A lot of people's ears perked up when they heard this idea spoken of in the lines of Max Brooks' "World War Z" and, struck with the sense of it, they wondered if this was actually something Israeli authorities did, or if it was an invention for the book.
Robert J. Joustra wrote on The Center for Public Justice website that it is true, sort of. He pointed out that more minds don't always make better decisions: "Following the recommendation of the Agranat Commission in 1973-1974, Military Intelligence established a Control Unit that was expected to play this role of the devil’s advocate. Its responsibility was to produce a range of explanations and assessments of events that avoided relying on a single concept, as happened in 1973." The idea and role exists, but Brooks modified it out of his own mind, it looks like, carving the idea into "The Tenth Man."
Joustra quotes Irving Janis as he writes about this valuable role in groups, which Joustra terms "loyal opposition."
Janis: “The more amiability and esprit de corps among the members of a policy-making in-group, the greater is the danger that independent critical thinking will be replaced by group think, which is likely to result in irrational and dehumanizing actions directed against out-groups.”
The Yom Kippur war was a surprise to Israel and therefore a striking failure of the authorities' intelligence forces (the section responsible for this was the Research Department called "Aman"). I don't have any source for this, but one commenter on a discussion on Stack specified that there's a unit within the IDF called "Ipha mistabra" whose purpose is to doubt everything and come out with alternative theories to every regular theory the intel section has.
There is precedent for this strain of thought in Jewish history. The Sanhedrin was opposed to killing even criminals as an act of "punishment," and it happened very rarely. Among other failsafe's against wrongful conviction, there was a rule that the if the assembled judges came to a unanimous guilty verdict, the accused would be freed. The reason was that if none of the judges could find anything exculpatory about the accused, there had to be something wrong with the court.
The Vatican also has something similar, but for a sort of opposite purpose. It is a failsafe against electing saints popularly instead of on merit. This was the "Devil's Advocate" role given to one of the panel during canonization of a new saint. Their job is to find flaws in the person's character and their required miracles during the process of review.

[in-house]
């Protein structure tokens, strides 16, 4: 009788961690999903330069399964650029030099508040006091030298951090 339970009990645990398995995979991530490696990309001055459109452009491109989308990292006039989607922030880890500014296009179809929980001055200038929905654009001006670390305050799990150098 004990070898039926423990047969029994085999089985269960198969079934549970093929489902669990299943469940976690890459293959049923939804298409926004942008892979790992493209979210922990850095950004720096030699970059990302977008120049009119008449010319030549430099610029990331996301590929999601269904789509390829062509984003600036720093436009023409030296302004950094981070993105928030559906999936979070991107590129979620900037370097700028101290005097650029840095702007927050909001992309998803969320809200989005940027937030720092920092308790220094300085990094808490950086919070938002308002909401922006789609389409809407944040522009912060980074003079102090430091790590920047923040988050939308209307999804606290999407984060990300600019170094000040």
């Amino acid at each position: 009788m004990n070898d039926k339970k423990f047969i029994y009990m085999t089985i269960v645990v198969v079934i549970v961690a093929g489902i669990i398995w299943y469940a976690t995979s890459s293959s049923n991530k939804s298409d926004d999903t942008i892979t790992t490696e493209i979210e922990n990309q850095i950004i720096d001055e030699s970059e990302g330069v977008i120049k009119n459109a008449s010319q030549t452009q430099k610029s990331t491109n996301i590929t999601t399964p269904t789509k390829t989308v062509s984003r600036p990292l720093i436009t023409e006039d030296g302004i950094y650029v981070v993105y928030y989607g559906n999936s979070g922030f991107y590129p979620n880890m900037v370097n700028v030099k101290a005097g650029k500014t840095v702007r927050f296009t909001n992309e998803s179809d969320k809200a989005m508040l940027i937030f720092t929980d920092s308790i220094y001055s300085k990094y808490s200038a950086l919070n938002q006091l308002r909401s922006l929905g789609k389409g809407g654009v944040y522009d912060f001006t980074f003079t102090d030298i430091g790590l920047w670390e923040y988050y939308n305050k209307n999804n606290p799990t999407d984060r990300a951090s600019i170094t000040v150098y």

However, even when the stakes are high, a dissenting voice might not mean anything. In the Yom Kippur war itself, the Israeli's, comfortable and confident after repeated illustrations of their military superiority and their neighbours making threats of invasion and not following through on them, found themselves on October 6, 1973 facing 1400 Syrian tanks and 1000 artillery with a rushed-into-place reserve force bringing their number up to 177 tanks and 55 artillery, and the Syrians rapidly shot towards Israel's northern settlements before being stopped, and in the south Egypt crossed the Suez Cannal and destroyed tons of Israeli tanks and aircraft with their new Soviet weapons; All this happened despite 6 months of evidence of a war buildup, doubts among two of the 3 top Israeli army chiefs, and two serious warnings from one of Aman's (Israeli's intelligence service mentioned above) - but just one - researchers, which warnings were both ignored by his senior officer, and even when photos showed the unprecedented military buildup on both borders and Jordan's King Hussein called the Israeli PM to warn him, Israel did almost nothing to prepare. They didn't think it would happen; they already believed something else.